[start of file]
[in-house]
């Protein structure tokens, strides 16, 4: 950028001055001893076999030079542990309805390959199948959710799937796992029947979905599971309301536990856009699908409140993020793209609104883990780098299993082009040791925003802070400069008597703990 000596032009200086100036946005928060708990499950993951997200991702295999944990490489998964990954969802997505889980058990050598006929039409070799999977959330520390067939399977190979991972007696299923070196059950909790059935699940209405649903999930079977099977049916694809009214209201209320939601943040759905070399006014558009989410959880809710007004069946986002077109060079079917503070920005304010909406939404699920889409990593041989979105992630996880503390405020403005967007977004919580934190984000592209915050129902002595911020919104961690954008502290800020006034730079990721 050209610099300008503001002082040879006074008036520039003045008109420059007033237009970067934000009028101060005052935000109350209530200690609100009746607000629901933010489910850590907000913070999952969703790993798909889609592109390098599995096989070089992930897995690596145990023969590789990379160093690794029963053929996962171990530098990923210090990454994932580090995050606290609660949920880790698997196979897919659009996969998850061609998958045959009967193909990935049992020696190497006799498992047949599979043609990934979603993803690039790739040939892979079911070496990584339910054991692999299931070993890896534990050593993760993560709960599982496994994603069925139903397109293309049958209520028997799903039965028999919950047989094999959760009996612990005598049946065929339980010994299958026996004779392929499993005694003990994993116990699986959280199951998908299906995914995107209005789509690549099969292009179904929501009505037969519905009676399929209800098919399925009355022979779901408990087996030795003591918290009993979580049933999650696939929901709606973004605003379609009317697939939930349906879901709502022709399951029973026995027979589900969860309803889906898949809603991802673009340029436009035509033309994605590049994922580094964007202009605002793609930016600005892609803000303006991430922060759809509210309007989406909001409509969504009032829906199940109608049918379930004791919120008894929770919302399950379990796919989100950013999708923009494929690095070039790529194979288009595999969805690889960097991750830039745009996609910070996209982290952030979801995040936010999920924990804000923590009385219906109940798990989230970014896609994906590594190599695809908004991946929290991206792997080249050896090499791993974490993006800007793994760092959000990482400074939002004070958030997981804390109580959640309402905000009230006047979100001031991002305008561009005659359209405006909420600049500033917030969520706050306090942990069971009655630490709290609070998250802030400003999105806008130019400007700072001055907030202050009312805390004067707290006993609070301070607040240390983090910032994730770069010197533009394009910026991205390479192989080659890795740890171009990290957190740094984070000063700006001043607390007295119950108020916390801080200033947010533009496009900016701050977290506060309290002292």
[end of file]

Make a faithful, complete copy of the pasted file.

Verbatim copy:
[in-house]
């Protein structure tokens, strides 16, 4: 950028001055001893076999030079542990309805390959199948959710799937796992029947979905599971309301536990856009699908409140993020793209609104883990780098299993082009040791925003802070400069008597703990 000596032009200086100036946005928060708990499950993951997200991702295999944990490489998964990954969802997505889980058990050598006929039409070799999977959330520390067939399977190979991972007696299923070196059950909790059935699940209405649903999930079977099977049916694809009214209201209320939601943040759905070399006014558009989410959880809710007004069946986002077109060079079917503070920005304010909406939404699920889409990593041989979105992630996880503390405020403005967007977004919580934190984000592209915050129902002595911020919104961690954008502290800020006034730079990721 050209610099300008503001002082040879006074008036520039003045008109420059007033237009970067934000009028101060005052935000109350209530200690609100009746607000629901933010489910850590907000913070999952969703790993798909889609592109390098599995096989070089992930897995690596145990023969590789990379160093690794029963053929996962171990530098990923210090990454994932580090995050606290609660949920880790698997196979897919659009996969998850061609998958045959009967193909990935049992020696190497006799498992047949599979043609990934979603993803690039790739040939892979079911070496990584339910054991692999299931070993890896534990050593993760993560709960599982496994994603069925139903397109293309049958209520028997799903039965028999919950047989094999959760009996612990005598049946065929339980010994299958026996004779392929499993005694003990994993116990699986959280199951998908299906995914995107209005789509690549099969292009179904929501009505037969519905009676399929209800098919399925009355022979779901408990087996030795003591918290009993979580049933999650696939929901709606973004605003379609009317697939939930349906879901709502022709399951029973026995027979589900969860309803889906898949809603991802673009340029436009035509033309994605590049994922580094964007202009605002793609930016600005892609803000303006991430922060759809509210309007989406909001409509969504009032829906199940109608049918379930004791919120008894929770919302399950379990796919989100950013999708923009494929690095070039790529194979288009595999969805690889960097991750830039745009996609910070996209982290952030979801995040936010999920924990804000923590009385219906109940798990989230970014896609994906590594190599695809908004991946929290991206792997080249050896090499791993974490993006800007793994760092959000990482400074939002004070958030997981804390109580959640309402905000009230006047979100001031991002305008561009005659359209405006909420600049500033917030969520706050306090942990069971009655630490709290609070998250802030400003999105806008130019400007700072001055907030202050009312805390004067707290006993609070301070607040240390983090910032994730770069010197533009394009910026991205390479192989080659890795740890171009990290957190740094984070000063700006001043607390007295119950108020916390801080200033947010533009496009900016701050977290506060309290002292």